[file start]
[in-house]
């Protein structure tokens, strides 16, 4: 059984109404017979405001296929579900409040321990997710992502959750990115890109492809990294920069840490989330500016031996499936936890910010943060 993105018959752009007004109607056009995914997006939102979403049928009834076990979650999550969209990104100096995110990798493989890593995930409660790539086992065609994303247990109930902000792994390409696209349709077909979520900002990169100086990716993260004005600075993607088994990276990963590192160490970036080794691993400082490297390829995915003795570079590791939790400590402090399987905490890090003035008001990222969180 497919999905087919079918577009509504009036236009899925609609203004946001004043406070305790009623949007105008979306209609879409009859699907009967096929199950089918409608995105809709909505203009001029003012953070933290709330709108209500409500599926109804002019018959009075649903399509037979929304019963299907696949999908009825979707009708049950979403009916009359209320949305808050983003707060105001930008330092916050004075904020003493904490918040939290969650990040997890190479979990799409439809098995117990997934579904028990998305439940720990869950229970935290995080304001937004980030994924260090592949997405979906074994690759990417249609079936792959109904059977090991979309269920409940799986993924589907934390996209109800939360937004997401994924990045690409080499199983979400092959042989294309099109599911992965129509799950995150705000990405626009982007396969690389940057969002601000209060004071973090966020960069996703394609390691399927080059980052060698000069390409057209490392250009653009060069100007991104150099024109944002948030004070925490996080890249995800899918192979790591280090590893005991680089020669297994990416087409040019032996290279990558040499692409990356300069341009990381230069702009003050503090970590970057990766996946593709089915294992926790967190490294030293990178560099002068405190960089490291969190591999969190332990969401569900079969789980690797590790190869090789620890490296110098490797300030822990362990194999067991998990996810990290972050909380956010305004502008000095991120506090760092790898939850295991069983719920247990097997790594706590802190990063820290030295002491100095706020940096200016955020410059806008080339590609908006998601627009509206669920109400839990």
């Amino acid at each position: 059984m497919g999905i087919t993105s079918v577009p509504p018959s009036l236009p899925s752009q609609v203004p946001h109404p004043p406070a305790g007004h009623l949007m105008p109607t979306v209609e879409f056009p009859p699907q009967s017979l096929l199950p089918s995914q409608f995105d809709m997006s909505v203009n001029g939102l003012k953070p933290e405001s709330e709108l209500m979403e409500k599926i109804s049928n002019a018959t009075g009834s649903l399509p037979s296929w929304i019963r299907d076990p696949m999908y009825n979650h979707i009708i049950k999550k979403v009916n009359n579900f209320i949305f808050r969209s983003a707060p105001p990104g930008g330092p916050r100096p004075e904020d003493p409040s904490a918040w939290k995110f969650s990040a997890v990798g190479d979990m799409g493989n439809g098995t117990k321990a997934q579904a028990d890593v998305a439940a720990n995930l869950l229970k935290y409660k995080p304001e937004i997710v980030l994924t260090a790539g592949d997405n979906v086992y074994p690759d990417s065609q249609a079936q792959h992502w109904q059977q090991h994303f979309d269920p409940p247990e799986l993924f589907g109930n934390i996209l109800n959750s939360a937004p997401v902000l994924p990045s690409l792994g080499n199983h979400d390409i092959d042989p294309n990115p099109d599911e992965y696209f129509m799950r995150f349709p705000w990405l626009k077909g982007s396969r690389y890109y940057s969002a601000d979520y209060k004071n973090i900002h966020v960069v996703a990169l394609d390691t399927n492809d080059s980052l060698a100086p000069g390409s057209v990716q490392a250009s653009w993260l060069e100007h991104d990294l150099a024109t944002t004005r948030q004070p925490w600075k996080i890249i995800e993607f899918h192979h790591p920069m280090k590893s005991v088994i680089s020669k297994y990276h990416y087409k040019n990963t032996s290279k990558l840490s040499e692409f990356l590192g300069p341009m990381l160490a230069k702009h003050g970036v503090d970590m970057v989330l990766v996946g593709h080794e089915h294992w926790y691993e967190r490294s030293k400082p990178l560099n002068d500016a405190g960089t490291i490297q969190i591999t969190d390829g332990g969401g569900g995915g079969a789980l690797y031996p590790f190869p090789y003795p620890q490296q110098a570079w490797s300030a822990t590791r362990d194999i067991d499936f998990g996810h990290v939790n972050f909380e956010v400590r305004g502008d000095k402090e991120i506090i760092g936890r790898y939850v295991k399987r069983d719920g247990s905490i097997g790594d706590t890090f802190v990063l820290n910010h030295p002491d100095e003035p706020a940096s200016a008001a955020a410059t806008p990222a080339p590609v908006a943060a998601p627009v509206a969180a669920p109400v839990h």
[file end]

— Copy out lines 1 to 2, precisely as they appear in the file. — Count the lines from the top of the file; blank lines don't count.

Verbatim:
[in-house]
């Protein structure tokens, strides 16, 4: 059984109404017979405001296929579900409040321990997710992502959750990115890109492809990294920069840490989330500016031996499936936890910010943060 993105018959752009007004109607056009995914997006939102979403049928009834076990979650999550969209990104100096995110990798493989890593995930409660790539086992065609994303247990109930902000792994390409696209349709077909979520900002990169100086990716993260004005600075993607088994990276990963590192160490970036080794691993400082490297390829995915003795570079590791939790400590402090399987905490890090003035008001990222969180 497919999905087919079918577009509504009036236009899925609609203004946001004043406070305790009623949007105008979306209609879409009859699907009967096929199950089918409608995105809709909505203009001029003012953070933290709330709108209500409500599926109804002019018959009075649903399509037979929304019963299907696949999908009825979707009708049950979403009916009359209320949305808050983003707060105001930008330092916050004075904020003493904490918040939290969650990040997890190479979990799409439809098995117990997934579904028990998305439940720990869950229970935290995080304001937004980030994924260090592949997405979906074994690759990417249609079936792959109904059977090991979309269920409940799986993924589907934390996209109800939360937004997401994924990045690409080499199983979400092959042989294309099109599911992965129509799950995150705000990405626009982007396969690389940057969002601000209060004071973090966020960069996703394609390691399927080059980052060698000069390409057209490392250009653009060069100007991104150099024109944002948030004070925490996080890249995800899918192979790591280090590893005991680089020669297994990416087409040019032996290279990558040499692409990356300069341009990381230069702009003050503090970590970057990766996946593709089915294992926790967190490294030293990178560099002068405190960089490291969190591999969190332990969401569900079969789980690797590790190869090789620890490296110098490797300030822990362990194999067991998990996810990290972050909380956010305004502008000095991120506090760092790898939850295991069983719920247990097997790594706590802190990063820290030295002491100095706020940096200016955020410059806008080339590609908006998601627009509206669920109400839990």